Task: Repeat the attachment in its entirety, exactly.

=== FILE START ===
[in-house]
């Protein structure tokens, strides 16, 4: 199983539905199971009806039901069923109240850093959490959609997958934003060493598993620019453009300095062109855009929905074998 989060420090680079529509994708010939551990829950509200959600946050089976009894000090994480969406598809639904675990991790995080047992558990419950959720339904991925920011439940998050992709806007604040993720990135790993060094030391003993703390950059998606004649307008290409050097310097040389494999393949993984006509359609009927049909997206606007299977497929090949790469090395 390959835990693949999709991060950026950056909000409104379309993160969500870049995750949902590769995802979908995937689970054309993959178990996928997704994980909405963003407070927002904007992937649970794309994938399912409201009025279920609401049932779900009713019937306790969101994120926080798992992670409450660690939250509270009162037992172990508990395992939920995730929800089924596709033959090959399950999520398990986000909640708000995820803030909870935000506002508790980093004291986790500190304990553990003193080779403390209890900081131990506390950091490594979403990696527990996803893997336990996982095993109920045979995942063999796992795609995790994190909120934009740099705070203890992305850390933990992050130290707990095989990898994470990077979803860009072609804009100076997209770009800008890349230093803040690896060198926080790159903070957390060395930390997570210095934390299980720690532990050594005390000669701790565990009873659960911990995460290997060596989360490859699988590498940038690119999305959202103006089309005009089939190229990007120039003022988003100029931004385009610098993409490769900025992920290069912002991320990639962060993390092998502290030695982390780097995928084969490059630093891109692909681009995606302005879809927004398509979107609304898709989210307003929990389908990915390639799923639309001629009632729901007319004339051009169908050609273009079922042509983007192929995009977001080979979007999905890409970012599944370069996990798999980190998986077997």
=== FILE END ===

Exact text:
[in-house]
């Protein structure tokens, strides 16, 4: 199983539905199971009806039901069923109240850093959490959609997958934003060493598993620019453009300095062109855009929905074998 989060420090680079529509994708010939551990829950509200959600946050089976009894000090994480969406598809639904675990991790995080047992558990419950959720339904991925920011439940998050992709806007604040993720990135790993060094030391003993703390950059998606004649307008290409050097310097040389494999393949993984006509359609009927049909997206606007299977497929090949790469090395 390959835990693949999709991060950026950056909000409104379309993160969500870049995750949902590769995802979908995937689970054309993959178990996928997704994980909405963003407070927002904007992937649970794309994938399912409201009025279920609401049932779900009713019937306790969101994120926080798992992670409450660690939250509270009162037992172990508990395992939920995730929800089924596709033959090959399950999520398990986000909640708000995820803030909870935000506002508790980093004291986790500190304990553990003193080779403390209890900081131990506390950091490594979403990696527990996803893997336990996982095993109920045979995942063999796992795609995790994190909120934009740099705070203890992305850390933990992050130290707990095989990898994470990077979803860009072609804009100076997209770009800008890349230093803040690896060198926080790159903070957390060395930390997570210095934390299980720690532990050594005390000669701790565990009873659960911990995460290997060596989360490859699988590498940038690119999305959202103006089309005009089939190229990007120039003022988003100029931004385009610098993409490769900025992920290069912002991320990639962060993390092998502290030695982390780097995928084969490059630093891109692909681009995606302005879809927004398509979107609304898709989210307003929990389908990915390639799923639309001629009632729901007319004339051009169908050609273009079922042509983007192929995009977001080979979007999905890409970012599944370069996990798999980190998986077997």